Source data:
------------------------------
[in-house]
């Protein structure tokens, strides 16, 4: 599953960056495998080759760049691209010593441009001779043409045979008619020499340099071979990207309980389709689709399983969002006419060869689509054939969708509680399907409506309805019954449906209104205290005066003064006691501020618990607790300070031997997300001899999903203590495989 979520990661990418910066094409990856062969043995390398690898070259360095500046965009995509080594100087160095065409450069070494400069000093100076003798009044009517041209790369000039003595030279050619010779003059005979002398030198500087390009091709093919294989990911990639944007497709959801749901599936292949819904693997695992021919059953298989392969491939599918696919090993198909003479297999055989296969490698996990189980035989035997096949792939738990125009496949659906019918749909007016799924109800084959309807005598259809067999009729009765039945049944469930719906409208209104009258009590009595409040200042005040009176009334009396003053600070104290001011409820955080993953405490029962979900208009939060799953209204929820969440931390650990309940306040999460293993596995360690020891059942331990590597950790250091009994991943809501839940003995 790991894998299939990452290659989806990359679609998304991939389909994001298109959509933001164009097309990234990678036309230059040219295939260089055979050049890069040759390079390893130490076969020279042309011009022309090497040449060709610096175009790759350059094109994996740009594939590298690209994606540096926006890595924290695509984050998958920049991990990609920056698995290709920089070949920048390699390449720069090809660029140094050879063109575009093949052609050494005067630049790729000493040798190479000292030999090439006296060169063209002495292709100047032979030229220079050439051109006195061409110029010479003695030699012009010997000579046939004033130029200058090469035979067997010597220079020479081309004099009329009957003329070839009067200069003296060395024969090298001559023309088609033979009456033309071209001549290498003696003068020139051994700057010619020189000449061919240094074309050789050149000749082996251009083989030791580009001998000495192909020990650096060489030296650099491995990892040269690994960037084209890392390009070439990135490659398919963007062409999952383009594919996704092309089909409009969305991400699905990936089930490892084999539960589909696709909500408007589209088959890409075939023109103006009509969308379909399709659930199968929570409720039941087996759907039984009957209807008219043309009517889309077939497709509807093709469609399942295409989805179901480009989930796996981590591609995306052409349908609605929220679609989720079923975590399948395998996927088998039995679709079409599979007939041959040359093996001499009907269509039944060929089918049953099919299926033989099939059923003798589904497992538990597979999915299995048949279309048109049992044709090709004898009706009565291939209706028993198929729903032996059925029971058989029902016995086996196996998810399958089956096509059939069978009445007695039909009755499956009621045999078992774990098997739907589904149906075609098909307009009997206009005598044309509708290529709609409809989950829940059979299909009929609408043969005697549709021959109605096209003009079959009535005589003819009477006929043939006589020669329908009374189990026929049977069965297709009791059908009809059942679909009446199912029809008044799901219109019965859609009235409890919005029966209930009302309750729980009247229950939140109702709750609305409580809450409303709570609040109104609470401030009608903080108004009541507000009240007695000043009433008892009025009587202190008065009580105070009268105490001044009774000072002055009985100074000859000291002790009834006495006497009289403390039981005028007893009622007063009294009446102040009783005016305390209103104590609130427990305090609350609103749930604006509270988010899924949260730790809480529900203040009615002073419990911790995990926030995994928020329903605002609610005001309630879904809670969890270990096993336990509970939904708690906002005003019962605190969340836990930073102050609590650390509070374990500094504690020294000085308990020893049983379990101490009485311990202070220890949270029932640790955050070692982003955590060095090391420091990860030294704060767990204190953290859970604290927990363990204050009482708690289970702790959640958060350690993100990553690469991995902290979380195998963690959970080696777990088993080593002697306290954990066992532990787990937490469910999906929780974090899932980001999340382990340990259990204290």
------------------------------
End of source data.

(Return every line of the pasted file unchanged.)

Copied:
[in-house]
């Protein structure tokens, strides 16, 4: 599953960056495998080759760049691209010593441009001779043409045979008619020499340099071979990207309980389709689709399983969002006419060869689509054939969708509680399907409506309805019954449906209104205290005066003064006691501020618990607790300070031997997300001899999903203590495989 979520990661990418910066094409990856062969043995390398690898070259360095500046965009995509080594100087160095065409450069070494400069000093100076003798009044009517041209790369000039003595030279050619010779003059005979002398030198500087390009091709093919294989990911990639944007497709959801749901599936292949819904693997695992021919059953298989392969491939599918696919090993198909003479297999055989296969490698996990189980035989035997096949792939738990125009496949659906019918749909007016799924109800084959309807005598259809067999009729009765039945049944469930719906409208209104009258009590009595409040200042005040009176009334009396003053600070104290001011409820955080993953405490029962979900208009939060799953209204929820969440931390650990309940306040999460293993596995360690020891059942331990590597950790250091009994991943809501839940003995 790991894998299939990452290659989806990359679609998304991939389909994001298109959509933001164009097309990234990678036309230059040219295939260089055979050049890069040759390079390893130490076969020279042309011009022309090497040449060709610096175009790759350059094109994996740009594939590298690209994606540096926006890595924290695509984050998958920049991990990609920056698995290709920089070949920048390699390449720069090809660029140094050879063109575009093949052609050494005067630049790729000493040798190479000292030999090439006296060169063209002495292709100047032979030229220079050439051109006195061409110029010479003695030699012009010997000579046939004033130029200058090469035979067997010597220079020479081309004099009329009957003329070839009067200069003296060395024969090298001559023309088609033979009456033309071209001549290498003696003068020139051994700057010619020189000449061919240094074309050789050149000749082996251009083989030791580009001998000495192909020990650096060489030296650099491995990892040269690994960037084209890392390009070439990135490659398919963007062409999952383009594919996704092309089909409009969305991400699905990936089930490892084999539960589909696709909500408007589209088959890409075939023109103006009509969308379909399709659930199968929570409720039941087996759907039984009957209807008219043309009517889309077939497709509807093709469609399942295409989805179901480009989930796996981590591609995306052409349908609605929220679609989720079923975590399948395998996927088998039995679709079409599979007939041959040359093996001499009907269509039944060929089918049953099919299926033989099939059923003798589904497992538990597979999915299995048949279309048109049992044709090709004898009706009565291939209706028993198929729903032996059925029971058989029902016995086996196996998810399958089956096509059939069978009445007695039909009755499956009621045999078992774990098997739907589904149906075609098909307009009997206009005598044309509708290529709609409809989950829940059979299909009929609408043969005697549709021959109605096209003009079959009535005589003819009477006929043939006589020669329908009374189990026929049977069965297709009791059908009809059942679909009446199912029809008044799901219109019965859609009235409890919005029966209930009302309750729980009247229950939140109702709750609305409580809450409303709570609040109104609470401030009608903080108004009541507000009240007695000043009433008892009025009587202190008065009580105070009268105490001044009774000072002055009985100074000859000291002790009834006495006497009289403390039981005028007893009622007063009294009446102040009783005016305390209103104590609130427990305090609350609103749930604006509270988010899924949260730790809480529900203040009615002073419990911790995990926030995994928020329903605002609610005001309630879904809670969890270990096993336990509970939904708690906002005003019962605190969340836990930073102050609590650390509070374990500094504690020294000085308990020893049983379990101490009485311990202070220890949270029932640790955050070692982003955590060095090391420091990860030294704060767990204190953290859970604290927990363990204050009482708690289970702790959640958060350690993100990553690469991995902290979380195998963690959970080696777990088993080593002697306290954990066992532990787990937490469910999906929780974090899932980001999340382990340990259990204290």